What is XSLT?
January 1, 2017
Table of Contents
- 1. The task at hand
- 2. How XSLT is different from other programming languages
- 3. The shared data model of XSLT and XQuery
- 4. The shared processing model of XSLT and XQuery
- 5. The leveraging of XSLT stylesheets: polymorphism
- 6. Using both XQuery and XSLT in a single data flow
- 7. XSLT in the browser
- 8. XSLT creating XSLT
- 9. Two very simple coding examples
- 10. Conclusion
The Extensible Stylesheet Language Transformations (XSLT) is one of the most important of the XML technologies to consider in solving your information processing issues. It is also a very different programming language from others, and so understanding what it does and how it works is important when selecting it as part of your solution.
Consider that your XML content is already marked up, identifying portions of content using a set of labels according to some kind of semantics. Perhaps those are display semantics of appearance, but more likely the semantics regard some kind of inherent properties of the information. In aerospace, in automotive, in pharmaceutical, in office documents, in business documents, in proprietary vendor tools and yet many other situations all of the markup languages necessarily differ. The labels marked up in the content are such that the meaning of the content can be interpreted according to how the labels are documented to be used. To assist with this, namespaces can help tremendously in differentiating these labels from those used in other XML vocabularies.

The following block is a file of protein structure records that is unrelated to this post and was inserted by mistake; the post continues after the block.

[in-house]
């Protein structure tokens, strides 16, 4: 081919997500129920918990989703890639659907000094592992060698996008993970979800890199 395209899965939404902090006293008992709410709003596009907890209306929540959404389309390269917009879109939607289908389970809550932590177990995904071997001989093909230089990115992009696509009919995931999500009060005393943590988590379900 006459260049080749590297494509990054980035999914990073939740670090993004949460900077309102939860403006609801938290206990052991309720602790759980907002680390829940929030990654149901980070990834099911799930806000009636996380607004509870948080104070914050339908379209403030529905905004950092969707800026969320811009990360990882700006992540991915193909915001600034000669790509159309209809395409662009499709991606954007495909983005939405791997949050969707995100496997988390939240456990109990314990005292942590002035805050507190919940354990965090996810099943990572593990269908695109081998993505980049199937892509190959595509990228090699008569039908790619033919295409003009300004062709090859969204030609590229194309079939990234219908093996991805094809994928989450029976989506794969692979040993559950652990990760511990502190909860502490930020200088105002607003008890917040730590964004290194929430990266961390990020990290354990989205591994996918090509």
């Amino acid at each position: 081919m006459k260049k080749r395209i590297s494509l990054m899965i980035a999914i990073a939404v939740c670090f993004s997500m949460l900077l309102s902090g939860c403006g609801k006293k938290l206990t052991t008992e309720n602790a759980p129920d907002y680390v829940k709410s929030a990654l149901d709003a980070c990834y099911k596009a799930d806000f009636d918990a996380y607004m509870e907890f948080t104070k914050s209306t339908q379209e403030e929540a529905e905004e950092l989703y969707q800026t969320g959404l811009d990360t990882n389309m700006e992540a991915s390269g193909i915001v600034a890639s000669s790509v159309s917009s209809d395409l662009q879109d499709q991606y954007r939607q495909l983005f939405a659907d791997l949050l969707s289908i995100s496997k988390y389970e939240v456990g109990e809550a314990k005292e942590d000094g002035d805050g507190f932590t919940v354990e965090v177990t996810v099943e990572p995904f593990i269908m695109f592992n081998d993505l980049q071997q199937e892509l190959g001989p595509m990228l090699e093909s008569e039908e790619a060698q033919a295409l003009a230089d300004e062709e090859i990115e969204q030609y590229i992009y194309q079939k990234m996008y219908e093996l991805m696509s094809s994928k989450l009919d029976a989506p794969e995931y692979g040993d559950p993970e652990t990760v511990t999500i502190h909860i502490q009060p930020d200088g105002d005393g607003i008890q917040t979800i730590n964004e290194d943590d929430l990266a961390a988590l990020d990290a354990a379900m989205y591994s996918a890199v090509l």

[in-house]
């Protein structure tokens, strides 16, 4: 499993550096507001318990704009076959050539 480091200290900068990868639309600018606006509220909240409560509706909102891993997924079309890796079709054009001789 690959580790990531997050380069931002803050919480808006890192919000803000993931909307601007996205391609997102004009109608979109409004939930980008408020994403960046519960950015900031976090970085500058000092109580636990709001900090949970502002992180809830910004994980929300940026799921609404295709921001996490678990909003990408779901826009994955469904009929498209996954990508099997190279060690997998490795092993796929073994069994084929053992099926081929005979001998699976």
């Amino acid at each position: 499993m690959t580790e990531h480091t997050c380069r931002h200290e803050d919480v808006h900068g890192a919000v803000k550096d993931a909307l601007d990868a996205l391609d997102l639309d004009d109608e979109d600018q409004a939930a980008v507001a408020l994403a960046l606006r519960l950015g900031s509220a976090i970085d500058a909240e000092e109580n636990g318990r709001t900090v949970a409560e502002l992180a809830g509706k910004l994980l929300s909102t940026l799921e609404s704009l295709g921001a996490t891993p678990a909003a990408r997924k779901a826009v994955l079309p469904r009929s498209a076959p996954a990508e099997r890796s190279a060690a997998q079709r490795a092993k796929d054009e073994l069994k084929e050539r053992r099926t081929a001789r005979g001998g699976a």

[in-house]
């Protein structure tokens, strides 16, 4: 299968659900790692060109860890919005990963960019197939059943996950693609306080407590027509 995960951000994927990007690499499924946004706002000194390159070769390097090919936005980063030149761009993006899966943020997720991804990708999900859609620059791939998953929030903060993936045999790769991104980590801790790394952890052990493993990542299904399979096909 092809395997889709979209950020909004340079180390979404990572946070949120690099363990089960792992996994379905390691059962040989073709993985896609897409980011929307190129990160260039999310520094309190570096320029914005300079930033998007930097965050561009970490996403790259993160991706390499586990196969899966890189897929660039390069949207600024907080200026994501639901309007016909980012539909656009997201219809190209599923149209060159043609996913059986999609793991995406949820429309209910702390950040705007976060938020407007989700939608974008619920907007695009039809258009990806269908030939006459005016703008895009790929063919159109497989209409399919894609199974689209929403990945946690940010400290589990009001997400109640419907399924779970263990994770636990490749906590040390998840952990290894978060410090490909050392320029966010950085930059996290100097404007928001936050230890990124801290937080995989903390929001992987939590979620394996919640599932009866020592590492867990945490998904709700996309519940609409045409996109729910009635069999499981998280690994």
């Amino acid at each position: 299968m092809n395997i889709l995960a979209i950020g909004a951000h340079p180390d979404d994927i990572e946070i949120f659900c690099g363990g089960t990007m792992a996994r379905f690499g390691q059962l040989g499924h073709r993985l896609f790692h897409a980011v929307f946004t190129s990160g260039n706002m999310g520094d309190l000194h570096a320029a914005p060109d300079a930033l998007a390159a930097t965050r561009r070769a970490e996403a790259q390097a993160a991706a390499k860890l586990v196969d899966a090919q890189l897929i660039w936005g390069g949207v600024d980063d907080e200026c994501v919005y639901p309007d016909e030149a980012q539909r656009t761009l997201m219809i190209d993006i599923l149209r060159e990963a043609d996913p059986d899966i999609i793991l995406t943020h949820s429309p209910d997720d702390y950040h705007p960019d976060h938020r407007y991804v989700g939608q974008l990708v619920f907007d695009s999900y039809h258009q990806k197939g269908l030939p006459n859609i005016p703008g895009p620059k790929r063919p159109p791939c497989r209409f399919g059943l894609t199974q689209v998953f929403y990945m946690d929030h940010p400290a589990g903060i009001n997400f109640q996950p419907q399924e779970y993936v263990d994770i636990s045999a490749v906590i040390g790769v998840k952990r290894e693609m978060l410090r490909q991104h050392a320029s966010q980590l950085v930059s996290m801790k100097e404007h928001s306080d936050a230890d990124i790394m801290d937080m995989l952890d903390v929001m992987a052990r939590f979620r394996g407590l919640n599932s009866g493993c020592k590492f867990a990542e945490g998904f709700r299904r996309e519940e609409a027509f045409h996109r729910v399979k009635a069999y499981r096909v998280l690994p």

XML document translation is required when the labels that you need are different than the labels that you have. When displaying your content in a web browser, HTML has its own set of labels interpreted by the browser with semantics to present the information. When displaying your content on paper, the Extensible Stylesheet Language Formatting Objects (XSL-FO) has its own set of labels interpreted by a composition engine as having semantics to produce print images. When an application publishes an XML vocabulary for consumption, say an ERP system accepting invoice data, and you have your content using the OASIS Universal Business Language (UBL) vocabulary for documents, your information needs to have its labels changed for the information to be used by the ERP system.